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Acquired Wrinkled Plaques: A Quiz

Caroline de Lorenzi1, Sandra Leoni-Parvex2 and Carlo Mainetti1

1Dermatology Department, Bellinzona Regional Hospital, Bellinzona, and 2Istituto Cantonale di Patologia, Locarno, Switzerland. E-mail:

A 38-year-old woman was referred to our dermatology clinic for a second opinion regarding skin lesions. The lesions had first appeared at the age of 34 years, on her trunk then spread to her back, initially as red papules, leaving wrinkling skin. The patient was asymptomatic and did not present any other general symptoms. Her medical history was unremarkable except for an assisted pregnancy. She was not taking any medication. She had a history of going to tanning salons. Her familial history was negative for skin conditions. On clinical examination, she presented widespread papules and plaques, with wrinkling and mild protrusion from the surface of the skin, distributed over the trunk and abdomen (Fig. 1a) and back. Histologically, Verhoeff-Van Gieson staining revealed mid and profound dermal loss of elastic fibres (Fig. 1b). Blood testing revealed anti-thyroglobulin antibodies at 6.7 IU/ml (normal < 4.1 IU/ml); other routine analyses (thyroid-stimulating hormone, immunology test-ing, and proteins electrophoresis) were in the normal range.

What is your diagnosis? See next page for answer.

Fig. 1. (a) Papules and plaques, with wrinkling and mild protrusion on the abdomen. (b) Histology showing mild and profund dermal loss of elastic fibres on Verhoeff-Van Gieson staining. Original magnification, ×5.

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Acquired Wrinkled Plaques: A Commentary

Acta Derm Venereol 2020; 100: adv00190.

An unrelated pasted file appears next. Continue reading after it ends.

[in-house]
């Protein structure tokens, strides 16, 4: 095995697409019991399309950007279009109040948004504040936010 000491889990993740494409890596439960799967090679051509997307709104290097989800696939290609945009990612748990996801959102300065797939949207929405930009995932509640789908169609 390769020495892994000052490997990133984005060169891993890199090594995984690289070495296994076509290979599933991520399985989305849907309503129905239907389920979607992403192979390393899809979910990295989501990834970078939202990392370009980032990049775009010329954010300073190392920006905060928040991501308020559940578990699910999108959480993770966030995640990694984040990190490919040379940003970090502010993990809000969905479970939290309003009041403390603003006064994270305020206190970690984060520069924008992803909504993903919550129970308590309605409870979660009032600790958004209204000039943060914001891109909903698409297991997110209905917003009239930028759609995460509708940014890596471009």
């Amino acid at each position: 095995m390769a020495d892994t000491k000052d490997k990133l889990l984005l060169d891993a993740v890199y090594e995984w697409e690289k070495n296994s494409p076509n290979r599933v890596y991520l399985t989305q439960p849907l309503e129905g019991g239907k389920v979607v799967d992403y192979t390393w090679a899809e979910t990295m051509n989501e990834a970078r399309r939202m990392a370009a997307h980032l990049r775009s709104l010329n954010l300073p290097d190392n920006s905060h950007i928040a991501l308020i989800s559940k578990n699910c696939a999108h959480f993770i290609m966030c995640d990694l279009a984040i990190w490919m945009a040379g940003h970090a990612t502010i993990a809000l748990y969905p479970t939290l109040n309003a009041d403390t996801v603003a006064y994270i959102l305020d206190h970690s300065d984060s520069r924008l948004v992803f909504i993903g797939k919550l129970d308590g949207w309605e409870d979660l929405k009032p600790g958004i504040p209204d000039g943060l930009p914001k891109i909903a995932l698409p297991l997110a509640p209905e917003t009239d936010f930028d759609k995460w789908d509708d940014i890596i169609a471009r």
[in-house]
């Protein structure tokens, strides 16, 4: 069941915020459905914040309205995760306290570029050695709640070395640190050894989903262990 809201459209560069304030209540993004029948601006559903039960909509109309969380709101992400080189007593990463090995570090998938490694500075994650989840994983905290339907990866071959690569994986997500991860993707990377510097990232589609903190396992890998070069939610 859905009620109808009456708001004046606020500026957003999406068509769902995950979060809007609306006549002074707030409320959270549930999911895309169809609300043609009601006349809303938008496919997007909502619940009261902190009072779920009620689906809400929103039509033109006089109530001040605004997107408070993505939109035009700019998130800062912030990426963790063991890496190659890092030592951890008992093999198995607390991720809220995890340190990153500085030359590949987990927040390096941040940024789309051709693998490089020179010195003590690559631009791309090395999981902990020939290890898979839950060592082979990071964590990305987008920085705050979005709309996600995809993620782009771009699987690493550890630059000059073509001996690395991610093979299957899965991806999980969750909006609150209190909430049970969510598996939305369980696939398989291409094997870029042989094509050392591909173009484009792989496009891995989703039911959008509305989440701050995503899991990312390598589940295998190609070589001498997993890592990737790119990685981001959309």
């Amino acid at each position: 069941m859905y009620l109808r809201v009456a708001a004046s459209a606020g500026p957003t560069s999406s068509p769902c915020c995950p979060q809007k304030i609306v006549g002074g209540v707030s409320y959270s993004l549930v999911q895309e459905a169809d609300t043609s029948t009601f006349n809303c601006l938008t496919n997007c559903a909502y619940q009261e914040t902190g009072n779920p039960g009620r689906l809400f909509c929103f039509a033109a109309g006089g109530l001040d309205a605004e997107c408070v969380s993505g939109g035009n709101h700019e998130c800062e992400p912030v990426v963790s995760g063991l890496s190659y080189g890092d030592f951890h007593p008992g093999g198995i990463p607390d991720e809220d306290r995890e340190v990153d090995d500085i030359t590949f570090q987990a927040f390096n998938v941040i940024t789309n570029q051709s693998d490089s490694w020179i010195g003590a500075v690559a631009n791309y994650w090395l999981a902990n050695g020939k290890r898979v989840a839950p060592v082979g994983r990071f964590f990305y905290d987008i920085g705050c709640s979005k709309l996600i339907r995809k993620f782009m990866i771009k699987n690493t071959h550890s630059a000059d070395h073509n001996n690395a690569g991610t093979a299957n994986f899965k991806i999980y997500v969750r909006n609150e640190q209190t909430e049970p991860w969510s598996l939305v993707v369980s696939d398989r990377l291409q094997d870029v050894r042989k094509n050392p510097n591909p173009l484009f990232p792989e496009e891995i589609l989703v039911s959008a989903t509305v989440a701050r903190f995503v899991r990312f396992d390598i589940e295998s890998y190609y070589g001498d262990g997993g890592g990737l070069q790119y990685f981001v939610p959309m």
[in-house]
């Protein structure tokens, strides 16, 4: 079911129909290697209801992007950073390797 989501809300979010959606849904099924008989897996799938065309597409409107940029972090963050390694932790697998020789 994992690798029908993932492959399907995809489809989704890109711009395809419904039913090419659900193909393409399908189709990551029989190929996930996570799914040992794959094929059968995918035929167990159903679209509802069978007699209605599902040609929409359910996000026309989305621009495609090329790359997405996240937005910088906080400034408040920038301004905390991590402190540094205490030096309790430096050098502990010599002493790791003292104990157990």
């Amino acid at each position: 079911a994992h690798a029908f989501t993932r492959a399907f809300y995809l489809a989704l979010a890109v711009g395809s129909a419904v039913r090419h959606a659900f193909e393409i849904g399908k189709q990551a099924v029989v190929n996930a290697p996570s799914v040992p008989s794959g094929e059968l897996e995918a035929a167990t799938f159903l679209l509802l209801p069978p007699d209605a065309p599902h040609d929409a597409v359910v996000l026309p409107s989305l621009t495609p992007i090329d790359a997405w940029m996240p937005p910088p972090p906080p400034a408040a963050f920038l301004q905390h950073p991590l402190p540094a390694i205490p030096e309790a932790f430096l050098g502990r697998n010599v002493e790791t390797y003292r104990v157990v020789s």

Diagnosis: Mid-dermal elastolysis

Clinical presentation and histology in this case were compatible with a type II mid-dermal elastolysis (MDE). MDE is a rare acquired elastic tissue disease, first described by Shelley & Wood in 1977 (1–3). Clinically, it predominantly affects the trunk, back, shoulders and upper extremities, with a symmetrical distribution (1, 2, 4, 5). The palms, soles and faces are spared (1). Three clinical variants are described: type I MDE consists of well-defined patches of fine wrinkles arranged in parallel to the skin cleavage line, type II MDE consists of soft perifollicular papular protrusions. They predominantly affect Caucasian females (1, 2, 4). Type III MDE consists of reticulate erythema on sun-exposed areas and has a male predominance (1, 2, 4). Burning symptoms and/or erythema, urticarial papules or plaques can precede the wrinkled plaques in 50% of cases (1–5).

The pathogenesis of MDE is obscure. Overexpression of metalloproteinases-1 and -9 responsible for the elastolytic activity and reduction in protein expression of LOXL2, implicated in the homeostasis of elastic fibres, appeared to be important pathogenic factors (6). Currently it is not clear if ultraviolet radiation or hormones play a role in the changes in metalloproteinases (1, 4, 7). In addition, associated factors have been described, such as systemic lupus ery-thematosus, rheumatoid arthritis, Hashimoto’s thyroiditis, Grave’s disease, type 1 diabetes, granuloma annulare, urticaria, pregnancy, immune reconstitution inflammatory syndrome, mammoplasty, but also serological finding, such as false-positive serology for Borrelia burgdorferi, positive antinuclear antibodies, protein S deficiency and anti-phospholipid antibodies (1–3, 5, 7–9). An immune process against elastic fibres is thus suggested in the pathogenesis of MDE, the disease being described in association with different inflammatory and immune diseases (1, 2, 7).

A band-like or focal loss of elastic fibres along the mid-dermis, seen on Van Gieson or orcein staining and sparing the papillary and lower reticular dermis, is the characteristic histopathological finding; haematoxylin and eosin stainings are frequently normal (1, 2, 4, 5).

Differential diagnosis includes anetoderma, cutis laxa, perifollicular elastolysis, pseudoxanthoma elasticum-like papillary dermal elastolysis and annular elastolytic giant cell granuloma (4, 5).

Different treatments have been reported in the literature, with no clear benefit. Topical therapies, such as steroids, soybean extract, and eicosapentanoic acid (or tretinoin, and systemic therapies, such as steroids, colchicine, chloroquine, clofazimine, and dapsone, have been described (1–3, 5, 7). Management is, nevertheless, challenging as there is no consensus and due to the cosmetic implications of MDE.

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